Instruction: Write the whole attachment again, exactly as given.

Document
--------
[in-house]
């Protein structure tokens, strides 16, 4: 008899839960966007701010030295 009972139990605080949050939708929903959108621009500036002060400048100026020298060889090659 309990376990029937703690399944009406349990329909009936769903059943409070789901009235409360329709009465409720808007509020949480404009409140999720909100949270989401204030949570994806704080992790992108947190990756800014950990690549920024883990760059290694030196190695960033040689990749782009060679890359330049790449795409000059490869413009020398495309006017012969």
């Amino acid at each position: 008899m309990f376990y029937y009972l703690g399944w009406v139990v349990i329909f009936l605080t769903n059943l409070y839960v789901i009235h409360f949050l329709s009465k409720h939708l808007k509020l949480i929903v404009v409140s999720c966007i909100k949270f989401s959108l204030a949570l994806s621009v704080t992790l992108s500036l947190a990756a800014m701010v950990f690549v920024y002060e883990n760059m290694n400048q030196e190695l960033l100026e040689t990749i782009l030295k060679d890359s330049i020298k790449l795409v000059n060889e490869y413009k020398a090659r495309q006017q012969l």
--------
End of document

[in-house]
């Protein structure tokens, strides 16, 4: 008899839960966007701010030295 009972139990605080949050939708929903959108621009500036002060400048100026020298060889090659 309990376990029937703690399944009406349990329909009936769903059943409070789901009235409360329709009465409720808007509020949480404009409140999720909100949270989401204030949570994806704080992790992108947190990756800014950990690549920024883990760059290694030196190695960033040689990749782009060679890359330049790449795409000059490869413009020398495309006017012969």
């Amino acid at each position: 008899m309990f376990y029937y009972l703690g399944w009406v139990v349990i329909f009936l605080t769903n059943l409070y839960v789901i009235h409360f949050l329709s009465k409720h939708l808007k509020l949480i929903v404009v409140s999720c966007i909100k949270f989401s959108l204030a949570l994806s621009v704080t992790l992108s500036l947190a990756a800014m701010v950990f690549v920024y002060e883990n760059m290694n400048q030196e190695l960033l100026e040689t990749i782009l030295k060679d890359s330049i020298k790449l795409v000059n060889e490869y413009k020398a090659r495309q006017q012969l």